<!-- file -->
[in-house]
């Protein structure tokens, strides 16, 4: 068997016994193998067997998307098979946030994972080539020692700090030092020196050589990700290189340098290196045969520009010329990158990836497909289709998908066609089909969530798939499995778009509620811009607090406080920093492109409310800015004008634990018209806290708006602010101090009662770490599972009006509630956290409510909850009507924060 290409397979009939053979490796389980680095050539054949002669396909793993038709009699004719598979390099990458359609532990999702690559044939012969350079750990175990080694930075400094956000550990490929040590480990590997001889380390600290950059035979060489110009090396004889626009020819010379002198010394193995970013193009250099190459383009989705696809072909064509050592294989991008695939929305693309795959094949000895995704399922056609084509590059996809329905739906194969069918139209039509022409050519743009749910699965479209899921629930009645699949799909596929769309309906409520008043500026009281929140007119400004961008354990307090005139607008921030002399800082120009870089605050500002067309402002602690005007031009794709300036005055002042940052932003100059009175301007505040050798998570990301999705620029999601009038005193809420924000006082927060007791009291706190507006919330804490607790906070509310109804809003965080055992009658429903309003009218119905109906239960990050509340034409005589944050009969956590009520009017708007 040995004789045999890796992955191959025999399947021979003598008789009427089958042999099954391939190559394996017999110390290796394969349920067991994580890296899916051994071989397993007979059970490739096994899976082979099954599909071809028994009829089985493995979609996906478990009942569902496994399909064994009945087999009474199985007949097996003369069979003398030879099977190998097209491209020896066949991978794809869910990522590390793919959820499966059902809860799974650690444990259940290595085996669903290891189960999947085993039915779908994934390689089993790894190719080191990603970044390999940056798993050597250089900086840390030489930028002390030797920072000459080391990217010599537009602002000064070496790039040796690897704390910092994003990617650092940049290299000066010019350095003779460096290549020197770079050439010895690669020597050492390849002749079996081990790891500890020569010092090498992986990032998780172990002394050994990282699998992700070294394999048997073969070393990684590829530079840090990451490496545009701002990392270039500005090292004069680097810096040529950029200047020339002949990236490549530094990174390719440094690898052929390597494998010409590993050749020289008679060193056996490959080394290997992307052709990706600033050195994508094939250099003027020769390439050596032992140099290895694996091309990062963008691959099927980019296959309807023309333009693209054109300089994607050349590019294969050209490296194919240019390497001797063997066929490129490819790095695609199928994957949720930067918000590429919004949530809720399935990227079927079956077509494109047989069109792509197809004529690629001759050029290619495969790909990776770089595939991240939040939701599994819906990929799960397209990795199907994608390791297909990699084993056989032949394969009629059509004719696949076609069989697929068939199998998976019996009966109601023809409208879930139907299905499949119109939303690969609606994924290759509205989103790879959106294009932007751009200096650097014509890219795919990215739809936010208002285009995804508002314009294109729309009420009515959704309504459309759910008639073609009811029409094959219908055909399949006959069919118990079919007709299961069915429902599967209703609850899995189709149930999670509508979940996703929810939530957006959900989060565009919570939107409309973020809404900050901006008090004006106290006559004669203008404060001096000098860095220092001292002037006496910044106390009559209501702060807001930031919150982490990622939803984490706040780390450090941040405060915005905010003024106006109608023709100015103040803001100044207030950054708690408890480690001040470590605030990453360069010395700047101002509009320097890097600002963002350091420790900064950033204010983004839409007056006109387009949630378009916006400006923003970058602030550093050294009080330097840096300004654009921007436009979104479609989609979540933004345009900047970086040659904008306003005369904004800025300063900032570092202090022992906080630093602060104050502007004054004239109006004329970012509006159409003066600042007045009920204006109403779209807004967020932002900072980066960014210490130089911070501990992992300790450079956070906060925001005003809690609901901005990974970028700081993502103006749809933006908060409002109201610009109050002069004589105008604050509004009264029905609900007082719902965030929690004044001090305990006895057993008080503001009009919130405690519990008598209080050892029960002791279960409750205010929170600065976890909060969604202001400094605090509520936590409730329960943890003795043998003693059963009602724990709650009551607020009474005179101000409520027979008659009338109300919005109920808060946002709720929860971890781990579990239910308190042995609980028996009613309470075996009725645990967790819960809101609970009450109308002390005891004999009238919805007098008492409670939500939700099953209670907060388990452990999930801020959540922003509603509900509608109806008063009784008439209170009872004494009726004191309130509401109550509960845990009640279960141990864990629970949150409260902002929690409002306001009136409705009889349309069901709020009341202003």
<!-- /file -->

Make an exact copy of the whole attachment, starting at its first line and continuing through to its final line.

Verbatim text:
[in-house]
């Protein structure tokens, strides 16, 4: 068997016994193998067997998307098979946030994972080539020692700090030092020196050589990700290189340098290196045969520009010329990158990836497909289709998908066609089909969530798939499995778009509620811009607090406080920093492109409310800015004008634990018209806290708006602010101090009662770490599972009006509630956290409510909850009507924060 290409397979009939053979490796389980680095050539054949002669396909793993038709009699004719598979390099990458359609532990999702690559044939012969350079750990175990080694930075400094956000550990490929040590480990590997001889380390600290950059035979060489110009090396004889626009020819010379002198010394193995970013193009250099190459383009989705696809072909064509050592294989991008695939929305693309795959094949000895995704399922056609084509590059996809329905739906194969069918139209039509022409050519743009749910699965479209899921629930009645699949799909596929769309309906409520008043500026009281929140007119400004961008354990307090005139607008921030002399800082120009870089605050500002067309402002602690005007031009794709300036005055002042940052932003100059009175301007505040050798998570990301999705620029999601009038005193809420924000006082927060007791009291706190507006919330804490607790906070509310109804809003965080055992009658429903309003009218119905109906239960990050509340034409005589944050009969956590009520009017708007 040995004789045999890796992955191959025999399947021979003598008789009427089958042999099954391939190559394996017999110390290796394969349920067991994580890296899916051994071989397993007979059970490739096994899976082979099954599909071809028994009829089985493995979609996906478990009942569902496994399909064994009945087999009474199985007949097996003369069979003398030879099977190998097209491209020896066949991978794809869910990522590390793919959820499966059902809860799974650690444990259940290595085996669903290891189960999947085993039915779908994934390689089993790894190719080191990603970044390999940056798993050597250089900086840390030489930028002390030797920072000459080391990217010599537009602002000064070496790039040796690897704390910092994003990617650092940049290299000066010019350095003779460096290549020197770079050439010895690669020597050492390849002749079996081990790891500890020569010092090498992986990032998780172990002394050994990282699998992700070294394999048997073969070393990684590829530079840090990451490496545009701002990392270039500005090292004069680097810096040529950029200047020339002949990236490549530094990174390719440094690898052929390597494998010409590993050749020289008679060193056996490959080394290997992307052709990706600033050195994508094939250099003027020769390439050596032992140099290895694996091309990062963008691959099927980019296959309807023309333009693209054109300089994607050349590019294969050209490296194919240019390497001797063997066929490129490819790095695609199928994957949720930067918000590429919004949530809720399935990227079927079956077509494109047989069109792509197809004529690629001759050029290619495969790909990776770089595939991240939040939701599994819906990929799960397209990795199907994608390791297909990699084993056989032949394969009629059509004719696949076609069989697929068939199998998976019996009966109601023809409208879930139907299905499949119109939303690969609606994924290759509205989103790879959106294009932007751009200096650097014509890219795919990215739809936010208002285009995804508002314009294109729309009420009515959704309504459309759910008639073609009811029409094959219908055909399949006959069919118990079919007709299961069915429902599967209703609850899995189709149930999670509508979940996703929810939530957006959900989060565009919570939107409309973020809404900050901006008090004006106290006559004669203008404060001096000098860095220092001292002037006496910044106390009559209501702060807001930031919150982490990622939803984490706040780390450090941040405060915005905010003024106006109608023709100015103040803001100044207030950054708690408890480690001040470590605030990453360069010395700047101002509009320097890097600002963002350091420790900064950033204010983004839409007056006109387009949630378009916006400006923003970058602030550093050294009080330097840096300004654009921007436009979104479609989609979540933004345009900047970086040659904008306003005369904004800025300063900032570092202090022992906080630093602060104050502007004054004239109006004329970012509006159409003066600042007045009920204006109403779209807004967020932002900072980066960014210490130089911070501990992992300790450079956070906060925001005003809690609901901005990974970028700081993502103006749809933006908060409002109201610009109050002069004589105008604050509004009264029905609900007082719902965030929690004044001090305990006895057993008080503001009009919130405690519990008598209080050892029960002791279960409750205010929170600065976890909060969604202001400094605090509520936590409730329960943890003795043998003693059963009602724990709650009551607020009474005179101000409520027979008659009338109300919005109920808060946002709720929860971890781990579990239910308190042995609980028996009613309470075996009725645990967790819960809101609970009450109308002390005891004999009238919805007098008492409670939500939700099953209670907060388990452990999930801020959540922003509603509900509608109806008063009784008439209170009872004494009726004191309130509401109550509960845990009640279960141990864990629970949150409260902002929690409002306001009136409705009889349309069901709020009341202003």